Dickens's Great Expectations thrives because Pip believes that Miss Haversham is polishing him to be worthy of Estella. By the time he understands that Magwitch is his real benefactor, he also realizes that Estella is a miserable woman who would be a horrible match for him.

Critics have argued about Henry James's The Turn of the Screw since its serialization in 1898, and James did little to settle the argument, calling his story merely a "pot-boiler to catch the unwary." His prologue (He almost never used a prologue) shows us a series of narrators who are either biased, lazy, or irresponsible, and the story seems to be an exercise in covering everyone's tush. Is it a ghost story, or did the governess hallucinate the shades of Miss Jessel and Peter Quint? The visions first appear when she daydreams about the handsome master who hired her under strange circumstances, so I tend to side with the Freudians even if they do get heavy-handed. I used to love assigning this story in my honors American Lit classes, especially those who had read Shakespeare's A Midsummer Night's Dream the previous year and picked up on the allusion to Peter Quince, the rude mechanical who wrote the hilarious play they perform at the end. Musician Quince Peters, who appears in my two novellas with Woody Guthrie, comes from the same source.

The danger of using irony is that readers may not understand. Contrary to increasingly popular mis-reading, Huckleberry Finn is NOT a racist novel (for that, I suggest Uncle Tom's Cabin, which portrays the black characters as docile and stupid, more like Labrador retrievers than people). Huck has been raised by a white-trash drunk and he repeats what he's heard about black people all his life. At the same time, he shows us that Pap, Tom, Boggs, Sherburn, the Grangerfords, the Shepherdsons, and the King & the Duke are lazy, greedy, stupid, violent, dishonest, or most of the above. Jim, on the other hand, is brave, loving, loyal, honest, and patient.

Never trust what someone tells you if he shows you something else.

If you write mysteries, the unreliable narrator should be near the top of your bag of tricks. Agatha Christie showed how far you can take this idea in The Murder of Roger Ackroyd (1926). You don't have to go as far as Dame Agatha, but since people lie in mysteries, why deprive the narrator of so much fun?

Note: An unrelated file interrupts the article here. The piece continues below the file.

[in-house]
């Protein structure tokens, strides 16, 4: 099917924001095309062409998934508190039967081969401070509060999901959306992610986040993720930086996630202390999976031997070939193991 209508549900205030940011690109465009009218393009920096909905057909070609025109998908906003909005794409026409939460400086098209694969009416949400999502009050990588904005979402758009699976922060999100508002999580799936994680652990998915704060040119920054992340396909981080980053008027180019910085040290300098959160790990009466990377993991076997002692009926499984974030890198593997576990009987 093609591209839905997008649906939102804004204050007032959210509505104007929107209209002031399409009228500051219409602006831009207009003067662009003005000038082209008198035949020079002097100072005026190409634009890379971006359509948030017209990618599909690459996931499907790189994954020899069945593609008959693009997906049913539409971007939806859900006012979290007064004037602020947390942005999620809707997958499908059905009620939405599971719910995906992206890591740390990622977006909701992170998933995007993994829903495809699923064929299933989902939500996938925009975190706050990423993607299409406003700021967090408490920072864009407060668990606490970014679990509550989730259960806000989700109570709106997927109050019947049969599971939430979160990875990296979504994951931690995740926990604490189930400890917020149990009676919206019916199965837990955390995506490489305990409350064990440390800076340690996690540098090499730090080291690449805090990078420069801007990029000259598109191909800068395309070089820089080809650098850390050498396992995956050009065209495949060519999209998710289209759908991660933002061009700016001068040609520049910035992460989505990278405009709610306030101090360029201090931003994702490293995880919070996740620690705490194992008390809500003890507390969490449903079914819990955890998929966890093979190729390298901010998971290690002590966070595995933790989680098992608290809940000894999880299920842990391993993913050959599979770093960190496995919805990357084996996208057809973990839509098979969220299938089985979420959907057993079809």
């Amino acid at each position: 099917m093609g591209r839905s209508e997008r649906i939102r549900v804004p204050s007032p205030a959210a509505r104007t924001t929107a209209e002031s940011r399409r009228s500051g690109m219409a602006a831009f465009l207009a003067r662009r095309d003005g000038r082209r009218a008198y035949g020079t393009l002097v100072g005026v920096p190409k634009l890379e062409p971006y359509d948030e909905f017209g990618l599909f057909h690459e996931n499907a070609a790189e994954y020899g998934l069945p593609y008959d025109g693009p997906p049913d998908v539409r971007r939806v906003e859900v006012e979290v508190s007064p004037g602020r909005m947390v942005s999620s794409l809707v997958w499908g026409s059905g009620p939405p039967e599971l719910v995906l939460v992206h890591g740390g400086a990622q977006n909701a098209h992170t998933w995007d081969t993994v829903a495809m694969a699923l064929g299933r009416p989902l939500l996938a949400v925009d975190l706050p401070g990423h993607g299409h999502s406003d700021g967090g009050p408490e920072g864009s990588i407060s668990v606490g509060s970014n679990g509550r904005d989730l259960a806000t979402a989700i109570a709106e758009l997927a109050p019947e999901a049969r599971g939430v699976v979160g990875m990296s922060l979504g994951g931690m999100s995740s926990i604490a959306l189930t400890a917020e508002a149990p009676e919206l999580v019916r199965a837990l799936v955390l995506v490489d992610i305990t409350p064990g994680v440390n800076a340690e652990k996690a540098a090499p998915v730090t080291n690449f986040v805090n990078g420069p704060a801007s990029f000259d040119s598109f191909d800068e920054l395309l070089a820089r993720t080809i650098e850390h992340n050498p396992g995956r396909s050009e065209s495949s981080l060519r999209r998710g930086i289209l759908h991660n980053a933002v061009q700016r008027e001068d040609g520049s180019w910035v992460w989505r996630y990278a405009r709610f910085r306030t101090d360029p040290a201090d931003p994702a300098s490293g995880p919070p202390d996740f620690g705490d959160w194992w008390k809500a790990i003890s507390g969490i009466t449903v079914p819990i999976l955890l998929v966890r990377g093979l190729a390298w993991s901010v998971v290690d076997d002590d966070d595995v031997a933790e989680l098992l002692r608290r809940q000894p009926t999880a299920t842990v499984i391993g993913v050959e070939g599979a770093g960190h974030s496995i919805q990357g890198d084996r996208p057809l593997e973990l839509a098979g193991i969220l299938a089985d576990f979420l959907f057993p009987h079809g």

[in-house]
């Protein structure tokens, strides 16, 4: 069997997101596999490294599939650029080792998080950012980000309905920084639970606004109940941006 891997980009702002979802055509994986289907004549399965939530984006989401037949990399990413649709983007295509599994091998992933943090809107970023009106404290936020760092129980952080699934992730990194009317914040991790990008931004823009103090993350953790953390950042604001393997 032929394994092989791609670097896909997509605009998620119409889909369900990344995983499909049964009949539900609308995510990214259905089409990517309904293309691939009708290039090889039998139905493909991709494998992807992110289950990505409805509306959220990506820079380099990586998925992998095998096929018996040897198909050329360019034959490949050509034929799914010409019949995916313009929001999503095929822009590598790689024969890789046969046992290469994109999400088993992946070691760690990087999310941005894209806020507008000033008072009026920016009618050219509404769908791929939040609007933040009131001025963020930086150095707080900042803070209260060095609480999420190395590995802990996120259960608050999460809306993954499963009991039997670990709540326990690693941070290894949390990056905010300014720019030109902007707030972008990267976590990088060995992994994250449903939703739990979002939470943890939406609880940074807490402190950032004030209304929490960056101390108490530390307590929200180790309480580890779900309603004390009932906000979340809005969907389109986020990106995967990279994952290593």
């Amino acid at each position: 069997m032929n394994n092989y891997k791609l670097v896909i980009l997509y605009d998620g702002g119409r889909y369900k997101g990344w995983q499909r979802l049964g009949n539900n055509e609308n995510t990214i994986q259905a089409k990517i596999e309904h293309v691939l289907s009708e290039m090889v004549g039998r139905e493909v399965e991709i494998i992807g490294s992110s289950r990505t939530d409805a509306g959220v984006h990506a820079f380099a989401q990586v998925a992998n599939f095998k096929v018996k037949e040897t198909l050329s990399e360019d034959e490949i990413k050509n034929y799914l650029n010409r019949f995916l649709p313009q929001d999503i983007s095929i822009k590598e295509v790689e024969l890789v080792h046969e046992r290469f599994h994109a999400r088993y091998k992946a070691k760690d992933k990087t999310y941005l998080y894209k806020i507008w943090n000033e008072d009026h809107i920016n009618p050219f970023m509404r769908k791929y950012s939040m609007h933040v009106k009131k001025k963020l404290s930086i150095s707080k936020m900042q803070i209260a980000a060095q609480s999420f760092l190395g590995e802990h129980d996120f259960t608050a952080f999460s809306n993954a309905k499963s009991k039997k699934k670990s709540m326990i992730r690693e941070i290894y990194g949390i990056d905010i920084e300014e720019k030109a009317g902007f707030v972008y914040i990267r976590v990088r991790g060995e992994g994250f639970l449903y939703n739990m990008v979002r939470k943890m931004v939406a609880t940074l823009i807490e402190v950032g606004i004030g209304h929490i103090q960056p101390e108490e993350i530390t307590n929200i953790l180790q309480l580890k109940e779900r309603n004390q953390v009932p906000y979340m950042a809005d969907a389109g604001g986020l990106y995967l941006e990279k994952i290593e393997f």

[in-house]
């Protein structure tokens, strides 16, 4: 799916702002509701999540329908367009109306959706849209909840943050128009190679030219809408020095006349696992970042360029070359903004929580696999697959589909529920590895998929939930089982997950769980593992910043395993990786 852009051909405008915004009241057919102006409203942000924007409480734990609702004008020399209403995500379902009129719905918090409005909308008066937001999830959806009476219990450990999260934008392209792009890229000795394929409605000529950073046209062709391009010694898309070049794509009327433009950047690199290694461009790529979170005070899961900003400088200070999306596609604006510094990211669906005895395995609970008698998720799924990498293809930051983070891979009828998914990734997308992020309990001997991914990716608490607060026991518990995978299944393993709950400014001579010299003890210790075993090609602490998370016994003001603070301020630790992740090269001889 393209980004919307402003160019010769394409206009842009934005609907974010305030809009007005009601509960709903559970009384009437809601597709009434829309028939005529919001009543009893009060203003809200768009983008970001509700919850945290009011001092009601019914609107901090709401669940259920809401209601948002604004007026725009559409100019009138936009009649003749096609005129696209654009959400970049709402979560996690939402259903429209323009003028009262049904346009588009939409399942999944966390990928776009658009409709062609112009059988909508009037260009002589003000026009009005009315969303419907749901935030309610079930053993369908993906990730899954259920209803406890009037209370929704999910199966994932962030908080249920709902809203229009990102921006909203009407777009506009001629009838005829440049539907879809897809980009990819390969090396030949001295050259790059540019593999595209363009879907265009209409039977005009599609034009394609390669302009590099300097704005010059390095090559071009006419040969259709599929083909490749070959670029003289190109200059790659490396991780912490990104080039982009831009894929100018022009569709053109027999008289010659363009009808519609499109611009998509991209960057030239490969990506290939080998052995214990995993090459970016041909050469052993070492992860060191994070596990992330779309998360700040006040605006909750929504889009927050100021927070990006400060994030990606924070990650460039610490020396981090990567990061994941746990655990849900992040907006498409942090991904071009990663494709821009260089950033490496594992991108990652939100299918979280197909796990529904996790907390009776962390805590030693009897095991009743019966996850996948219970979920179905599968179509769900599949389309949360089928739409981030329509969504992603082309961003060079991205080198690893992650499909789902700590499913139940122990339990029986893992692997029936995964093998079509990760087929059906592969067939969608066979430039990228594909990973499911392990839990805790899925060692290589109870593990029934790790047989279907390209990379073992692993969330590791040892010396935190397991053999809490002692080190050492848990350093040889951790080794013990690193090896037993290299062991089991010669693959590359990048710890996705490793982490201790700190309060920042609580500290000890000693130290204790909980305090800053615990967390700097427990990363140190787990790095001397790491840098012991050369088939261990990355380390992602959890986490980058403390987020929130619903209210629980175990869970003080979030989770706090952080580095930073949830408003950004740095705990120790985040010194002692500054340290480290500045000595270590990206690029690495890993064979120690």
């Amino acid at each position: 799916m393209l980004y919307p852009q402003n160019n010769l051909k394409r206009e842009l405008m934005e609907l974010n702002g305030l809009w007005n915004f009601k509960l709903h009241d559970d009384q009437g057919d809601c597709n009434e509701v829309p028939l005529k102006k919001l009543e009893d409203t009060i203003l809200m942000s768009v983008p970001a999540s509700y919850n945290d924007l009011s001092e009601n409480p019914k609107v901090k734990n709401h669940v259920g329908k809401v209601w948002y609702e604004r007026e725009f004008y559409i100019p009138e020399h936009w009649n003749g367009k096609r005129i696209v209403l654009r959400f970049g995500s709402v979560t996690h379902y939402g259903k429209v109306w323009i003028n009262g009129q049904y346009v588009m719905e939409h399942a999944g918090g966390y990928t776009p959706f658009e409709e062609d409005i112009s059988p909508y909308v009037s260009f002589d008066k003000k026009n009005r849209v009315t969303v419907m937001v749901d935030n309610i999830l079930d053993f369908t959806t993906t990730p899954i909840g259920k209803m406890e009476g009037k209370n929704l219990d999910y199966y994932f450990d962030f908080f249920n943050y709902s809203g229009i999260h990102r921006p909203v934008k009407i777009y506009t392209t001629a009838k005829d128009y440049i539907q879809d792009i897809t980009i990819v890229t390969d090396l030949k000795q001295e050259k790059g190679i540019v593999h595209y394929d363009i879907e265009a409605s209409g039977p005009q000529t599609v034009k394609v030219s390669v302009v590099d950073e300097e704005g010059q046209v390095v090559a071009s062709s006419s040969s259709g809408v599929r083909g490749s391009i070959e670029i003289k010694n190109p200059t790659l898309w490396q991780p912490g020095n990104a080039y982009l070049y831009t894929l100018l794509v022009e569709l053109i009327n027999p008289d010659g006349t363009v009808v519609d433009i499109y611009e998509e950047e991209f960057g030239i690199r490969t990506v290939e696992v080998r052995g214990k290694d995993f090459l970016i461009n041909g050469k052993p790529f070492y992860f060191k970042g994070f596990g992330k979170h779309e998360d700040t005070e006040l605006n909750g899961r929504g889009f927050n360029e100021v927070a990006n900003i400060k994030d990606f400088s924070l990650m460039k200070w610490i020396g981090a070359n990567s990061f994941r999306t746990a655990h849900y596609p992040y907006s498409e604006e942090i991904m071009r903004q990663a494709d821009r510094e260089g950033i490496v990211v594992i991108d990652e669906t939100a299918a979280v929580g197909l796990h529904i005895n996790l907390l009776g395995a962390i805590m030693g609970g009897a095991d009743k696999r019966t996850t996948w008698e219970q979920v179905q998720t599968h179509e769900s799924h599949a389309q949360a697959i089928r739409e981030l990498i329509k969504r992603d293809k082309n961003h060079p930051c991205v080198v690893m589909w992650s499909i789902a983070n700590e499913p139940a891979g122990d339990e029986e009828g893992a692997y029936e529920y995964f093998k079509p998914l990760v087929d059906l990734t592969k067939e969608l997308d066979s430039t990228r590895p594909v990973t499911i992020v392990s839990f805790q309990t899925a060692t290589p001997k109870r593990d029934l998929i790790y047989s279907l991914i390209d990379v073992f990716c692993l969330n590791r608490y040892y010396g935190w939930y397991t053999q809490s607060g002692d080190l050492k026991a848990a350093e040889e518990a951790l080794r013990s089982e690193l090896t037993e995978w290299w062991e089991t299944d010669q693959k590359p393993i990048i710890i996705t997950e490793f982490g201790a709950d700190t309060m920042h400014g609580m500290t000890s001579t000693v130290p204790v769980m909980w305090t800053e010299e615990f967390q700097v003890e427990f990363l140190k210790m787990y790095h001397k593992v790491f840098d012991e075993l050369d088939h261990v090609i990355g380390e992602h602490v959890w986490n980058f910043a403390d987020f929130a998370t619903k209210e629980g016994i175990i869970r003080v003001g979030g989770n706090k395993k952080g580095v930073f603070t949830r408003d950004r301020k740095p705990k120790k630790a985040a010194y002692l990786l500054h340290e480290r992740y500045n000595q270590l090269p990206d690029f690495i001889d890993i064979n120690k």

Remember, you have to let the reader understand that something is rotten in the State of Denmark. A careless reader won't catch on (so much the better), but if you play fair and suggest along the way that narrator X spins more than bottles, you have lots of possibilities.

So, how do you play fair?

One way involves having the narrator say right up front that he prevaricates. In Kesey's One Flew Over the Cuckoo's Nest, Chief Bromden is a paranoid schizophrenic in a mental hospital. He ends the first chapter by telling us, "It's the truth, even if it didn't really happen."

How much clearer can you get?

Holden Caulfield is a direct literary descendant of Huck Fin and a close relation to Chief Bromden. It still surprises me how many readers of Catcher in the Rye miss that Holden delivers his narration to a therapist after he's had a nervous breakdown.

Mary Katherine Blackwood, the narrator of Shirley Jackson's underappreciated We Have Always Lived in the Castle, is almost as crazy as Chief Bromden, but not as straightforward. "Merricat" tells us on page one that she's often thought she should have been a werewolf and that she likes Richard Plantagenet and the death's-head mushroom. We see her obsessive rituals to ward off "trouble," too. She lives with her sister Constance and her uncle Julian; the rest of the family died from eating sugar laced with arsenic on their strawberries. The small town shuns the family because they believe Constance evaded prison because of insufficient evidence. It's nearly the end of the book when those townsfolk trash the sisters' home and Merricat snarls, "I will put death in their food and watch them die." Constance says, "The way you did before?" and Merricat answers, "Yes."